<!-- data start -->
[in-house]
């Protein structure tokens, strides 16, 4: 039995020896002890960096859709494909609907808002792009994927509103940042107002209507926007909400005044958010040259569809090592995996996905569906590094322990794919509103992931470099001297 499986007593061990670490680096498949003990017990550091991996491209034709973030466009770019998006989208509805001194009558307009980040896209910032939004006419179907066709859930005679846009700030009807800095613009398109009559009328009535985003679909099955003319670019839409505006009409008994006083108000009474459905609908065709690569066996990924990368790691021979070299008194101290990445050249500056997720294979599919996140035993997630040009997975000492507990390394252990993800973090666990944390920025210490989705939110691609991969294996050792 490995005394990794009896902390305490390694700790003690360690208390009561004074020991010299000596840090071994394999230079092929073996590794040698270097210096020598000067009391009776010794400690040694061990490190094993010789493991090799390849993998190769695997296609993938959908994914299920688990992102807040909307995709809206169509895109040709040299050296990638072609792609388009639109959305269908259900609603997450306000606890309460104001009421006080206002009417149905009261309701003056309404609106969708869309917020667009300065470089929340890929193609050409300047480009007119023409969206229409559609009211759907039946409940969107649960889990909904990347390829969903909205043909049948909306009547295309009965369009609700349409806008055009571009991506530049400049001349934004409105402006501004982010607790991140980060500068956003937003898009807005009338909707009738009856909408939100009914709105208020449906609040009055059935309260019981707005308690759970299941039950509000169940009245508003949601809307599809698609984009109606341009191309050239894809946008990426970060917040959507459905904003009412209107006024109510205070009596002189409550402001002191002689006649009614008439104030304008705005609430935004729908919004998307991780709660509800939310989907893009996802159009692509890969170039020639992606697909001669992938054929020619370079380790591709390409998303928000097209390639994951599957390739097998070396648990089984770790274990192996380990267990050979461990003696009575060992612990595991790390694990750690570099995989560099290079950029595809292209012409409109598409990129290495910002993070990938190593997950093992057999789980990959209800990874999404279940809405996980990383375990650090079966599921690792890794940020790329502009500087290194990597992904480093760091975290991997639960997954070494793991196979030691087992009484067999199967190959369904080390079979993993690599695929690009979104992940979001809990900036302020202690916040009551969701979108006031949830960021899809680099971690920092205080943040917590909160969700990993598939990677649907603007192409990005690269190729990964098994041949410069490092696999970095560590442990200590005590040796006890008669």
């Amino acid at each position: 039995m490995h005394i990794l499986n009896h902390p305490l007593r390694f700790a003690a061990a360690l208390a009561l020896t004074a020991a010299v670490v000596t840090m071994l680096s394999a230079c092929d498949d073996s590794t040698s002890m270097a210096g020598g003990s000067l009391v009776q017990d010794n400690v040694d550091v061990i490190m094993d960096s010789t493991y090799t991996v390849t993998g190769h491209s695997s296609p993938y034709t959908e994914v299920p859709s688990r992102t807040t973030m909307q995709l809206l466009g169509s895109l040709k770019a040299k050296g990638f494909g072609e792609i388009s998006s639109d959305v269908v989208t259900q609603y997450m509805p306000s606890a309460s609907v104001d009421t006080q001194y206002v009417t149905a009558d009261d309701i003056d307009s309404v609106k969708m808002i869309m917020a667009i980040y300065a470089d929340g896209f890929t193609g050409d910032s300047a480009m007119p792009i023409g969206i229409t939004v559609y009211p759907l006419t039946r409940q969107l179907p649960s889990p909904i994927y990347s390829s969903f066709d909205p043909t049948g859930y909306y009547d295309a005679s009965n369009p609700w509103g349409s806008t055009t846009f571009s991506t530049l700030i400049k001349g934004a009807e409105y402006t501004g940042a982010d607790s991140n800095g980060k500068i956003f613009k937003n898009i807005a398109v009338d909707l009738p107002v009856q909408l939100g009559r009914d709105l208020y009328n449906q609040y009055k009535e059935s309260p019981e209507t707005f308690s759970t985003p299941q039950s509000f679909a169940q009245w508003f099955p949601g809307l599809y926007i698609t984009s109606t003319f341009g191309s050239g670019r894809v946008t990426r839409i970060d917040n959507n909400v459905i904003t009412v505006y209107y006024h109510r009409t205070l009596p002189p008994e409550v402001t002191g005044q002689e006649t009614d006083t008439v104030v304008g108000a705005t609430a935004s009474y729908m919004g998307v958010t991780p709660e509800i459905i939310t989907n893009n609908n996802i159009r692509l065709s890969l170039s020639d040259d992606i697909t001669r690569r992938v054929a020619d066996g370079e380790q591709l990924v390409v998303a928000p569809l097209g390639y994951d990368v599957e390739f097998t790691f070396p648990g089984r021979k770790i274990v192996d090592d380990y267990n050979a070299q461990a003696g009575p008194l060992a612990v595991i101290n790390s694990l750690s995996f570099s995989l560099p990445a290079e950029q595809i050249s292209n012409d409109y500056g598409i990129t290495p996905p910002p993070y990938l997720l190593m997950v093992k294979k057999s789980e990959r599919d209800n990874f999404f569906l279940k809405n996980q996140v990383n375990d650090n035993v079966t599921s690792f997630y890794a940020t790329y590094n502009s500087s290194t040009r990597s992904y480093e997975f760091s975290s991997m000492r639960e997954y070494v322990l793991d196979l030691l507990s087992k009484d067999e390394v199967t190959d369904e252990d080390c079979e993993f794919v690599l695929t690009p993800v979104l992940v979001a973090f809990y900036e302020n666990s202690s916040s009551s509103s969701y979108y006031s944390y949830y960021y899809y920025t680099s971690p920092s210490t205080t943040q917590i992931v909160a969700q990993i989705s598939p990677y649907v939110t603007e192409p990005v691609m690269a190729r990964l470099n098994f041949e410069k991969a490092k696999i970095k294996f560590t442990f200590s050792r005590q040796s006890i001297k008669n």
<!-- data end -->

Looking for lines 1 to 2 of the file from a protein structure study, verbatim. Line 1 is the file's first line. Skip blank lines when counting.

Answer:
[in-house]
């Protein structure tokens, strides 16, 4: 039995020896002890960096859709494909609907808002792009994927509103940042107002209507926007909400005044958010040259569809090592995996996905569906590094322990794919509103992931470099001297 499986007593061990670490680096498949003990017990550091991996491209034709973030466009770019998006989208509805001194009558307009980040896209910032939004006419179907066709859930005679846009700030009807800095613009398109009559009328009535985003679909099955003319670019839409505006009409008994006083108000009474459905609908065709690569066996990924990368790691021979070299008194101290990445050249500056997720294979599919996140035993997630040009997975000492507990390394252990993800973090666990944390920025210490989705939110691609991969294996050792 490995005394990794009896902390305490390694700790003690360690208390009561004074020991010299000596840090071994394999230079092929073996590794040698270097210096020598000067009391009776010794400690040694061990490190094993010789493991090799390849993998190769695997296609993938959908994914299920688990992102807040909307995709809206169509895109040709040299050296990638072609792609388009639109959305269908259900609603997450306000606890309460104001009421006080206002009417149905009261309701003056309404609106969708869309917020667009300065470089929340890929193609050409300047480009007119023409969206229409559609009211759907039946409940969107649960889990909904990347390829969903909205043909049948909306009547295309009965369009609700349409806008055009571009991506530049400049001349934004409105402006501004982010607790991140980060500068956003937003898009807005009338909707009738009856909408939100009914709105208020449906609040009055059935309260019981707005308690759970299941039950509000169940009245508003949601809307599809698609984009109606341009191309050239894809946008990426970060917040959507459905904003009412209107006024109510205070009596002189409550402001002191002689006649009614008439104030304008705005609430935004729908919004998307991780709660509800939310989907893009996802159009692509890969170039020639992606697909001669992938054929020619370079380790591709390409998303928000097209390639994951599957390739097998070396648990089984770790274990192996380990267990050979461990003696009575060992612990595991790390694990750690570099995989560099290079950029595809292209012409409109598409990129290495910002993070990938190593997950093992057999789980990959209800990874999404279940809405996980990383375990650090079966599921690792890794940020790329502009500087290194990597992904480093760091975290991997639960997954070494793991196979030691087992009484067999199967190959369904080390079979993993690599695929690009979104992940979001809990900036302020202690916040009551969701979108006031949830960021899809680099971690920092205080943040917590909160969700990993598939990677649907603007192409990005690269190729990964098994041949410069490092696999970095560590442990200590005590040796006890008669």